Frontlines of Revolutionary Struggle

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Arundhati Roy Under Attack, Canadian Activists Fight Back

Vancouver and Surrey social-justice activists protest contempt charge against Arundhati Roy

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Arundhati Roy has received a contempt citation for criticizing the arrest of a high-profile Indian human-rights activist. Vikramjit Kakati

The judicial persecution of a prominent Indian author and essayist has riled activists around Vancouver.

Many of them gathered in Surrey to protest a charge of contempt of court filed against Booker Prize-winning Delhi writer Arundhati Roy.

The demonstration included Chinmoy Banerjee, Parminder Swaich, Hardev Singh, Harbhajan Cheema, Harinder Mahil, Jai Birdi, and Avtar Gill, all of whom belong to different progressive groups in the Lower Mainland. Continue reading

What Attacks on GN Saibaba and Arundhati Roy Show About India

[The writer Mannish Sethi relates the court order to the arbitrary and malevolent character of law in India today.  —  Frontlines ed.]

Blind to justice

Why the December 23 order of the Nagpur bench of the Bombay High Court — refusing Professor Saibaba bail and issuing a notice of contempt to Arundhati Roy — takes one’s breath away.

 

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Social activists staged a protest in Nagpur Thursday, demanding Saibaba’s release on bail. (Source: Express Photo)

 Law is no stranger to prejudice or moral anxieties. Judicial pronouncements can sometimes cast aside constitutional values and defer to societal biases masquerading as righteousness. The recurrence of “collective conscience” in terror cases, where the threat of terrorism looms so large that it can overshadow the lack of evidence, is only too well known. Even so, the December 23 order of the Nagpur bench of the Bombay High Court takes one’s breath away. It rejected the regular bail plea moved by the lawyers of Delhi University professor, Saibaba, cancelled his interim bail which allowed him to receive treatment till December 31, and ordered him to surrender within 48 hours. Besides, the court issued a notice of criminal contempt to Arundhati Roy for her article, ‘Professor, POW’, published in Outlook magazine. The order will be remembered for its naked display of contempt for civil rights, partisanship and renunciation of judicial independence.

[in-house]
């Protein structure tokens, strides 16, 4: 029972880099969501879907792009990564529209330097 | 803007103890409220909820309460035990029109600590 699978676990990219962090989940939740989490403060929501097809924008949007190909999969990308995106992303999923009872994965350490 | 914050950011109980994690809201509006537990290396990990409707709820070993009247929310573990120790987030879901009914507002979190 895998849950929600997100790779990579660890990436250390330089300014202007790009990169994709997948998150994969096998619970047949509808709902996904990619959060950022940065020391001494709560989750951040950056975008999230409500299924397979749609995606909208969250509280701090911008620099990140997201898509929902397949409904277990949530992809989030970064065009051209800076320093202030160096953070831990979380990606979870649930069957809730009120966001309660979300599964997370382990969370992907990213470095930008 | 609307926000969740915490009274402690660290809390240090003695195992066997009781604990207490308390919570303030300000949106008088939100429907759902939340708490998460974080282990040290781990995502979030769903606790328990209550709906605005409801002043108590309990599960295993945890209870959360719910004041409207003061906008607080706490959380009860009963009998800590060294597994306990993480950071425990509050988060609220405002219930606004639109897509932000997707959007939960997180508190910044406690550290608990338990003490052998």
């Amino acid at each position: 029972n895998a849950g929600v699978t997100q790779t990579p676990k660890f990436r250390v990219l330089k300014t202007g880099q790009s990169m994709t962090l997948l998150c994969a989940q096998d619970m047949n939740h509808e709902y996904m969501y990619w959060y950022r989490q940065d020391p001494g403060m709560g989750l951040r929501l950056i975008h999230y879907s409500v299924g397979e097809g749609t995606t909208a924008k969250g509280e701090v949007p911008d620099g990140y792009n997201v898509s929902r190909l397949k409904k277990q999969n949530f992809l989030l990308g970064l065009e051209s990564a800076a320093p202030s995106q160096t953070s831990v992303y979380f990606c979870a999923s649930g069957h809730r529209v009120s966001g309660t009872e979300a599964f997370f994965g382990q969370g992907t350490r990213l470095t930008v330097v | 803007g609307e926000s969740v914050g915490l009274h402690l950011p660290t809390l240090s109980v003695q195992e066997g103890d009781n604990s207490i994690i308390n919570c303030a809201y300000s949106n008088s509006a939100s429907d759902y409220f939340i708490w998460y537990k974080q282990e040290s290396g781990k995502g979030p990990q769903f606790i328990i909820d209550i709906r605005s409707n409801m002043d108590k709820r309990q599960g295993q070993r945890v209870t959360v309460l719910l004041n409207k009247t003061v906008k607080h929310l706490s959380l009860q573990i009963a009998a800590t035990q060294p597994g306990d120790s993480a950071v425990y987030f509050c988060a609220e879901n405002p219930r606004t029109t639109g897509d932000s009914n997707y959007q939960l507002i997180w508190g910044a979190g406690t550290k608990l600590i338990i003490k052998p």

Wheelchair bound, Saibaba spent over a year in jail before the division bench of the Bombay High Court granted him interim bail on the plea of a social activist in June 2015. (Illustration by C R  Sasikumar)

Wheelchair bound, Saibaba spent over a year in jail before the division bench of the Bombay High Court granted him interim bail on the plea of a social activist in June 2015. (Illustration by C R Sasikumar)

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Indian Court Charges Arundhati Roy with Contempt of Court for Writing on Injustice

[Upon revoking the bail and medical release for yet-untried political prisoner Professor GN Saibaba, Bombay High Court Justice Arum Choudari, according to The Hindu newspaper, “issued a notice to writer Arundhati Roy on an intervention plea filed by advocate Bhandarkar , who had blamed Ms.Roy for ‘interference with the administration of justice’ for writing an article in the Outlook magazine in support of Prof.Saibaba.”  This move to suppress the writings of the prominent writer and activist Arundhati Roy further illuminates the repressive and fascist character of the undemocratic Indian state and judiciary.  Roy’s May 2015 Outlook article, “Professor, P.O.W.” which earned the court’s “contempt” notice, is reprinted here below.  —  Frontlines ed.]

Professor, P.O.W.

So afraid is the government of this paralysed wheelchair-bound academic that the Maharashtra police had to abduct him for arrest
May 9, 2015, marks one year since Dr G.N. Saibaba, lecturer of English at Ramlal Anand College, Delhi University, was abducted by unknown men on his way home from work. When her husband went missing and his cellphone did not respond, Vasantha, Dr Saibaba’s wife, filed a missing person’s complaint in the local police station. Subsequently the unknown men identified themselves as the Maharashtra Police and described the abduction as an arrest.